Pickering War Weekend 2014

I cannot believe how quickly time has flown and yet again Pickering War Weekend has been and gone thus marking the final event of the year for us. What a weekend it was and one that never disappoints. Like every year we stayed over in Whitby and then travelled in to Pickering each day and prefer doing this as we love to spend time in Whitby too. We have many rituals that we like to do while we are there such as walking down the pier and having fish and chips at the Magpie Cafe.

We stayed at the Riviera B&B again this year after being so happy with the room last year and the owner's, Emma and Zed, kind generosity. They helped us out of a tight spot when at 10pm we were sat in the car on the West Cliff wondering what to do as we had no where to stay that night. Luckily this year we both had the Friday booked off work so instead of the drive over being a mad panic we were able to take our time about it and enjoy the journey.

After getting settled in to our lovely room we went out in search of dinner. I have to say I was very disappointed with where we went which was quite a let down since for years we had been saying we wanted to go. After that we went for a walk down the pier while the sun was setting. The sky was beautiful and we couldn't believe how good the weather was. There was a distinct nip in the air but really it was much milder than I was expecting it to be. That said I still ended up getting quite cold as I went out without a coat so we headed back to our room and I jumped straight into a hot bath.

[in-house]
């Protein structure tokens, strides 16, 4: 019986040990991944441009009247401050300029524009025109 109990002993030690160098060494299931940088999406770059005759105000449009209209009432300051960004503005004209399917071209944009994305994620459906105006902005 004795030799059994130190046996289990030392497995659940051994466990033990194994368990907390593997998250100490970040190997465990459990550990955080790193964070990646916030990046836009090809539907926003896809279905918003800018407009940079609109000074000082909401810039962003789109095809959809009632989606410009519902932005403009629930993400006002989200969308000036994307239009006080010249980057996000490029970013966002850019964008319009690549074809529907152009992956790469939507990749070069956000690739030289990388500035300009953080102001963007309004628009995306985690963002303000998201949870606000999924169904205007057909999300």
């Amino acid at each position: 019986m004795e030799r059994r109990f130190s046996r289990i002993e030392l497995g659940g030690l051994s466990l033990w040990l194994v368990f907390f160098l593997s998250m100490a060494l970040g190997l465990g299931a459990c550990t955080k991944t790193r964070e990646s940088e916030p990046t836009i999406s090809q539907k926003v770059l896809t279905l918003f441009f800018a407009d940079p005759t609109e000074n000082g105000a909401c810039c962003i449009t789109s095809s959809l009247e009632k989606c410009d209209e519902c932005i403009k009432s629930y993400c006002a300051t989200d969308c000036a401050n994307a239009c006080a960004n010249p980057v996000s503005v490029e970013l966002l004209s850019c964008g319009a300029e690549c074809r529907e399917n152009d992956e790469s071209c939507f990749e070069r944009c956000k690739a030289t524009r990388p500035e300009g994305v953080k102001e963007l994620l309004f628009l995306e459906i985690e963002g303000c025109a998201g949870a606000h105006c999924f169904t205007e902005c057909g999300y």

On the Saturday, after scoffing our full English cooked breakfasts, we popped over to visit a vintage fair in the pavilion first since it was only over the road from the B&B. I snagged myself a lovely black lizard skin 1930s handbag so the day was off to a pretty good start. Then we hopped over to Pickering; the weather was still generally quite nice and we enjoyed wandering around in the great atmosphere. We spent a large part of the day at the show ground as there is a shuttle bus there for only £1 each way and there's a lot more space since Pickering does get a little crowded in certain parts. Also there's lots of shopping to do there so can you blame me? At the show ground they have singers and performers inside on the stage and battle re-enactments out on the grass. After heading back into Pickering we met up with some friends for a quick drink before going back to Whitby for dinner at the Magpie Cafe.